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Friday, 27 January 2023 14:12

The Workplace Generation Gap

Immediately following the Covid pandemic we saw a trend whereby many employees of a certain age elected to quit their jobs and remove themselves from the available workforce. The stresses of the pandemic, including the loss of loved ones, brought about a re-evaluation of life goals. Opportunities to retire early were eagerly taken.

More recently, the cost of living crisis has forced some of these early retirees to re-join the workforce, and compelled others to recognise that they will probably have to stay in work for longer than they may have originally planned. Despite this, the number of vacancies in the UK remains high. Indeed, just this morning, Chancellor Jeremy Hunt strongly hinted at financial incentives to encourage people to re-join the workforce.

In the meantime, we have noticed that employers have diluted their recruitment standards in order to fill posts.

One consequence of the current labour market is that the age range amongst workers in some organisations has broadened, and we can sometimes see as many as five generations in a single workplace.

Whilst we promote and applaud diversity in the workplace, managing a workforce that spans a wide age range and encompasses differing sets of principles and beliefs, can present a number of challenges. Attitudes towards authority, work ethic and privacy can become catalysts for friction. For example, something that was acceptable to say in the workplace 40 years ago that might have been considered simply as banter back then, would not be appropriate today and may indeed be considered offensive.

In recent years, terms such as Baby Boomers, Millennials and Generations X and Z have entered the lexicon. The media and some HR commentators have been quick to adopt these phrases as a way of pigeon-holing individuals into certain behavioural types, dependant solely on the years of their birth.

We are less keen to employ such labels.

They do not take into account people’s life choices; when they start a family for example. Nor do they account for education or affluence. Wealthier individuals are proven to have had better and earlier access to technology and therefor the Internet; one of the prime markers for identifying Generation Z. There is also no overlap. The generation labels are strictly aligned with specific years of birth, whereas in reality there are likely to be transitional periods.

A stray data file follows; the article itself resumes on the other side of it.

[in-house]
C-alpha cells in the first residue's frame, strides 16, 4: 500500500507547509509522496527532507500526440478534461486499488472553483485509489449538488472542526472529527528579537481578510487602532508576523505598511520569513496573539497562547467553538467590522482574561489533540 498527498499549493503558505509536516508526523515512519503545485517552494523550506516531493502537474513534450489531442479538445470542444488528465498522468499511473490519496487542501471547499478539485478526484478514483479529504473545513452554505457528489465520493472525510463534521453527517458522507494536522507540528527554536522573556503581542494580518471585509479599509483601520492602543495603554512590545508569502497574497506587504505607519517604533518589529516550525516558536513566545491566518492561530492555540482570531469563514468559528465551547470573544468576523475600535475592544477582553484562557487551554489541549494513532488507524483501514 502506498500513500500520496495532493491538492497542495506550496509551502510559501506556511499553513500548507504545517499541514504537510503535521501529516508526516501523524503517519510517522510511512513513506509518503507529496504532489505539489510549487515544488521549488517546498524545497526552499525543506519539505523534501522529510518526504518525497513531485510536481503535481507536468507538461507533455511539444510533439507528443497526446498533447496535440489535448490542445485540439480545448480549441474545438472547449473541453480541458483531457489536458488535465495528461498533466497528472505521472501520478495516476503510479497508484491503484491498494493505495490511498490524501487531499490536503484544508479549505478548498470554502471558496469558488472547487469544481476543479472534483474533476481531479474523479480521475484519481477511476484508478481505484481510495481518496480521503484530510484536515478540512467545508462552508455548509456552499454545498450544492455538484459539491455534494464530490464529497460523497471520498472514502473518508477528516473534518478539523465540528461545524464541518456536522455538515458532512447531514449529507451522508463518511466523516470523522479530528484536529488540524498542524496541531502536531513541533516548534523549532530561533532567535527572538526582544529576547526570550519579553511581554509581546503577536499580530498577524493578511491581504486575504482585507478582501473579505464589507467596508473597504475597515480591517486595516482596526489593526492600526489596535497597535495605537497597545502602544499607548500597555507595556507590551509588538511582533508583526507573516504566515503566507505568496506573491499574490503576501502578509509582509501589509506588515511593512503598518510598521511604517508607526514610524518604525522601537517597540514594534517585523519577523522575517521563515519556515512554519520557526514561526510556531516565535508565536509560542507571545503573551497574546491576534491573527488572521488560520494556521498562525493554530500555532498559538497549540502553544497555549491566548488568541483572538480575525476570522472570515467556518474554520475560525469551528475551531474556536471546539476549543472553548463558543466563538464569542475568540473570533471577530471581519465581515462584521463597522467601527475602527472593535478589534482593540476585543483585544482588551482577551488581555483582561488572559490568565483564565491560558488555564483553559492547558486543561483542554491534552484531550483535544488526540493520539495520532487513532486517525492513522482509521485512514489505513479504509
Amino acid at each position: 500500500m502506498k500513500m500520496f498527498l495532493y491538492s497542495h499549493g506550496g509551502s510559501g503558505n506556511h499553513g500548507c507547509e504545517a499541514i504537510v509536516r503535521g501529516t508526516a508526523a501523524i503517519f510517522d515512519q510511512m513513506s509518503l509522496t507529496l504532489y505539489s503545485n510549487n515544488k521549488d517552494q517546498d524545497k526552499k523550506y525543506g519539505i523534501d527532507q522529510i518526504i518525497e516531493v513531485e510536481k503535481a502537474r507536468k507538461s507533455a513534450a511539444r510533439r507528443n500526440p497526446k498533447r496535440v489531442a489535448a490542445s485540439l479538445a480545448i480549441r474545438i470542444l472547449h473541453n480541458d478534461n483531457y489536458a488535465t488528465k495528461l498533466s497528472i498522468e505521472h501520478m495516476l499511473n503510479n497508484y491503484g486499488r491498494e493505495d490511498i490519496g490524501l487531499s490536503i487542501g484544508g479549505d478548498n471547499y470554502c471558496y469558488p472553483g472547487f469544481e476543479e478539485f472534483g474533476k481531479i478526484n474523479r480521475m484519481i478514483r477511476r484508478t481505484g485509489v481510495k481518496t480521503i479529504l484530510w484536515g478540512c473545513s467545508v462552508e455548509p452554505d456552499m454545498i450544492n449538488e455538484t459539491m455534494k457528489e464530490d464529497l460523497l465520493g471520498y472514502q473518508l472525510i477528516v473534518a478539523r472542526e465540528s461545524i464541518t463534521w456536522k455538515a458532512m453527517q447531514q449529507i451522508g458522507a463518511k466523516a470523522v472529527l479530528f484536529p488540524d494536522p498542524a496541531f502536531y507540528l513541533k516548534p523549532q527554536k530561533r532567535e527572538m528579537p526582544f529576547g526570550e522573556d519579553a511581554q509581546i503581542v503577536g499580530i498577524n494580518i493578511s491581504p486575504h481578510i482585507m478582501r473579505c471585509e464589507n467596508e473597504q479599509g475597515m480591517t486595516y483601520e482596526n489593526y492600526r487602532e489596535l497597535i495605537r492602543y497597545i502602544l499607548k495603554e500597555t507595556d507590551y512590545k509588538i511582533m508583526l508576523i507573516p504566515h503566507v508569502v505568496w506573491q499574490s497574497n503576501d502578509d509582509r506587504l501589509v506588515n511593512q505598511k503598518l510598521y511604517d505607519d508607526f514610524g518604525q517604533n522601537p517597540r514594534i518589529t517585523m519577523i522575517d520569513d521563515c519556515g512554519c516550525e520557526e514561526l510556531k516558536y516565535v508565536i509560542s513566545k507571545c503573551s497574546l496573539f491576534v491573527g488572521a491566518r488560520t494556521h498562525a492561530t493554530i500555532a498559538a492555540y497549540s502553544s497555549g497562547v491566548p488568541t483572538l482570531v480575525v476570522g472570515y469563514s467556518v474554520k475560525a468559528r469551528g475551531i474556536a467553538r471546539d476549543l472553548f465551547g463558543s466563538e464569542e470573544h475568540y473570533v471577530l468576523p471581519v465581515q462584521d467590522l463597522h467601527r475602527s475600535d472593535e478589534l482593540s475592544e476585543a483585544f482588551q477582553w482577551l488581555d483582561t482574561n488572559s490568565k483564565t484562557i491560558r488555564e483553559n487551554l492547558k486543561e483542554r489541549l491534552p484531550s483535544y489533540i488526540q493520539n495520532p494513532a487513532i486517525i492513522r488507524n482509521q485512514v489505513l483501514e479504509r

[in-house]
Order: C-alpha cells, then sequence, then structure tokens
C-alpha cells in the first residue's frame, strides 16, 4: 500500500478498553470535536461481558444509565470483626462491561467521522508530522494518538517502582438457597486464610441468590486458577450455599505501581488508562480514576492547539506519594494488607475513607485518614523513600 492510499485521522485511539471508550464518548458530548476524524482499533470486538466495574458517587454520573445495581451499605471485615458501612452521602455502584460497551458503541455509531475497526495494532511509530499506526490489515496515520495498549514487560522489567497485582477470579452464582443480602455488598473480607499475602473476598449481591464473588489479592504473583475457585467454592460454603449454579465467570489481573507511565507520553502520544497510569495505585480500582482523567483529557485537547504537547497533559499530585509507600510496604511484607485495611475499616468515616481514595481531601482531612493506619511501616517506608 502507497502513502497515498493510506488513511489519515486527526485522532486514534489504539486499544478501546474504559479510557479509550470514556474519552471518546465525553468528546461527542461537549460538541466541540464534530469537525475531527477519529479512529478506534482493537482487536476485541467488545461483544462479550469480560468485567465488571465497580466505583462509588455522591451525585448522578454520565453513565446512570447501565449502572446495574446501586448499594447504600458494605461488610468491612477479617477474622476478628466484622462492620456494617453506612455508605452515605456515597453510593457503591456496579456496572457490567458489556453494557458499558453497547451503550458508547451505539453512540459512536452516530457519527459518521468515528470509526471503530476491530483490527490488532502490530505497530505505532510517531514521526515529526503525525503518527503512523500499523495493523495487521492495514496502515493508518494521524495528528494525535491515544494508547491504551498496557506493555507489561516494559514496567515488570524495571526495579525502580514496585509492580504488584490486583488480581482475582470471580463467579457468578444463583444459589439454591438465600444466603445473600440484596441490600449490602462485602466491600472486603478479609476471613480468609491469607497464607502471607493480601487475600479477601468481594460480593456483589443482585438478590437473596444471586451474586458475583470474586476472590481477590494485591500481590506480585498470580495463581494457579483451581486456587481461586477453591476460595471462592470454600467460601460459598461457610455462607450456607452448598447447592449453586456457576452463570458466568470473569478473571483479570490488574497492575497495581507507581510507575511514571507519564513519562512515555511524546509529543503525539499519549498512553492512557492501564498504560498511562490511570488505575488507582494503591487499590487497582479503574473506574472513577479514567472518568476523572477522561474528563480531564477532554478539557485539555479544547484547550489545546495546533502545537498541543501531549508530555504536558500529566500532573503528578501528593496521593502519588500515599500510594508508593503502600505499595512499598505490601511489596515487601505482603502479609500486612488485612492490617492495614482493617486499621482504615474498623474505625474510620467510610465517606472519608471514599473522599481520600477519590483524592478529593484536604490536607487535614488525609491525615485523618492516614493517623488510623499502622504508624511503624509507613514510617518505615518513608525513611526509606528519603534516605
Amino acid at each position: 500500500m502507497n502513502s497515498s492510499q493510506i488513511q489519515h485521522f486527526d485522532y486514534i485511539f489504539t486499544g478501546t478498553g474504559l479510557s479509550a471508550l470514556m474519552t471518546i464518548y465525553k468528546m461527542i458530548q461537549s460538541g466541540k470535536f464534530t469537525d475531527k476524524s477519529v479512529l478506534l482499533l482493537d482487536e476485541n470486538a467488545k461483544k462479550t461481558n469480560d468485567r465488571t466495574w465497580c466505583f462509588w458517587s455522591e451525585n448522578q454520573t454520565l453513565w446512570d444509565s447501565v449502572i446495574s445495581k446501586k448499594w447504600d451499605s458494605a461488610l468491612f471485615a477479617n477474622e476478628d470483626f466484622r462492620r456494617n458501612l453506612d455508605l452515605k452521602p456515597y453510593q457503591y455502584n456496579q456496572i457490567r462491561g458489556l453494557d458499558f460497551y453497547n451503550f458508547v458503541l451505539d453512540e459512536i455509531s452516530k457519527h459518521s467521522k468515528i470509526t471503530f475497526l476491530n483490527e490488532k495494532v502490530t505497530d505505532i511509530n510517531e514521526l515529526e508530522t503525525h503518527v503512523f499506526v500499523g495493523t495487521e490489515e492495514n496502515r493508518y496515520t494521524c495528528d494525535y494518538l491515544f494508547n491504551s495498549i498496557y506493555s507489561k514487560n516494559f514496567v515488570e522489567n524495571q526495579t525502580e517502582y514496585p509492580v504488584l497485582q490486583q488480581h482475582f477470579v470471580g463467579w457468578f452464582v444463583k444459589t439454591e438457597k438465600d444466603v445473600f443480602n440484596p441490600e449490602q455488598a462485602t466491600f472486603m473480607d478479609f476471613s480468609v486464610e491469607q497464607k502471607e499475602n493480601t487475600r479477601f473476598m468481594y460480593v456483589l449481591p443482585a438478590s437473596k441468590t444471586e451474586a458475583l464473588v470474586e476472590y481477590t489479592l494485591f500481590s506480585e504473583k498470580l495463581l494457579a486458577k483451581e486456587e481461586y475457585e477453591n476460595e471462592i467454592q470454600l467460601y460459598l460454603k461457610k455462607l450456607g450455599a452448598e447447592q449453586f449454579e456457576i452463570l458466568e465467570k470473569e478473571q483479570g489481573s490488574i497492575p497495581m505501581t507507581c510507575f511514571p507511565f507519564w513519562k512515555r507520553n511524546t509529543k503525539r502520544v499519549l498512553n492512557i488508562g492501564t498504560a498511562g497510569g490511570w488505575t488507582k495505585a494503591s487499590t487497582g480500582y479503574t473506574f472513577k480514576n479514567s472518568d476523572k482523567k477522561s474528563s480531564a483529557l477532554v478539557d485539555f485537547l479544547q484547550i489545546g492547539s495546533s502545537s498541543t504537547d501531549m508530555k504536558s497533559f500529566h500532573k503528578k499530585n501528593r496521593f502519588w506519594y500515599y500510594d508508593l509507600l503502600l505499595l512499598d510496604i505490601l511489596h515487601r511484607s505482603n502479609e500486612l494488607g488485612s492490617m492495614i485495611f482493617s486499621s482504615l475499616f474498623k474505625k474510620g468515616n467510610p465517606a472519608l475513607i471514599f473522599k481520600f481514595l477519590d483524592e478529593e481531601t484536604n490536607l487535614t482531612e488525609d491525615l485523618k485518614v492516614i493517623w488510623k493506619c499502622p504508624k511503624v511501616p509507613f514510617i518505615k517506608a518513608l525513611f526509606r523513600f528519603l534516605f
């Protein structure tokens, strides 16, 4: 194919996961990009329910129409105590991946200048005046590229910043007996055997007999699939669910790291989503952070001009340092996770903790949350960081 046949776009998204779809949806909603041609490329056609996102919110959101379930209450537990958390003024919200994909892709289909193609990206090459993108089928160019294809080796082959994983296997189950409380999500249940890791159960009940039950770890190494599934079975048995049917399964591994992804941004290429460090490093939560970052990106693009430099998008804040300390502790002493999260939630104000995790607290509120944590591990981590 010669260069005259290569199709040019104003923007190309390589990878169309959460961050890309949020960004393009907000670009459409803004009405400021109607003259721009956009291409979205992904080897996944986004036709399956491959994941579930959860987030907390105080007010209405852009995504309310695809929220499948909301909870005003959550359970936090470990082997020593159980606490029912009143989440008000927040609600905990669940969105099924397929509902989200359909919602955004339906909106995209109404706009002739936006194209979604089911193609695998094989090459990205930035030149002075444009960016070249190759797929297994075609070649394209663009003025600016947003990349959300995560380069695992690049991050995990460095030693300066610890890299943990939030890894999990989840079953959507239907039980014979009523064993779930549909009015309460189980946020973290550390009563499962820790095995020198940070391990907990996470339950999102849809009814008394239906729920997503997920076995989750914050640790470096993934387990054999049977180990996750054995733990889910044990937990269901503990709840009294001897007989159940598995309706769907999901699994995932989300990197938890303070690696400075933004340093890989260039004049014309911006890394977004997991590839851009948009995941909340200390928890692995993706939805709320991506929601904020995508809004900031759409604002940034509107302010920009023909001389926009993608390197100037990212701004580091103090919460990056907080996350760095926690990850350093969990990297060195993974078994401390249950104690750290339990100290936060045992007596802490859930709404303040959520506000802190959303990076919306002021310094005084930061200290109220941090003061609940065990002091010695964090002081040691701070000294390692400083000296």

Furthermore, using such generational terminology creates a pathway for derogatory and ultimately discriminatory terms. “Boomer” has become a word of disrespect, criticizing someone’s age and perceived lack of digital awareness.

Generational diversity then, deserves as much attention as race or gender diversity. Furthermore, in addition to awareness surrounding age discrimination, managers need to employ plain and comprehensive communications practices to ensure that all employees are receiving the same messages and instructions and that no group or individual feels isolated or treated differently.

Diversity of all kinds is good for businesses so it's important that employers embrace generational diversity whilst maintaining their employees’ dignity at work and safeguarding their wellbeing.

Ask us about our Dignity at Work training, as well as our Effective Communication workshop. Contact us on 01452 331331, or e-mail This email address is being protected from spambots. You need JavaScript enabled to view it.

  

Read 890 times Last modified on Friday, 27 January 2023 14:28

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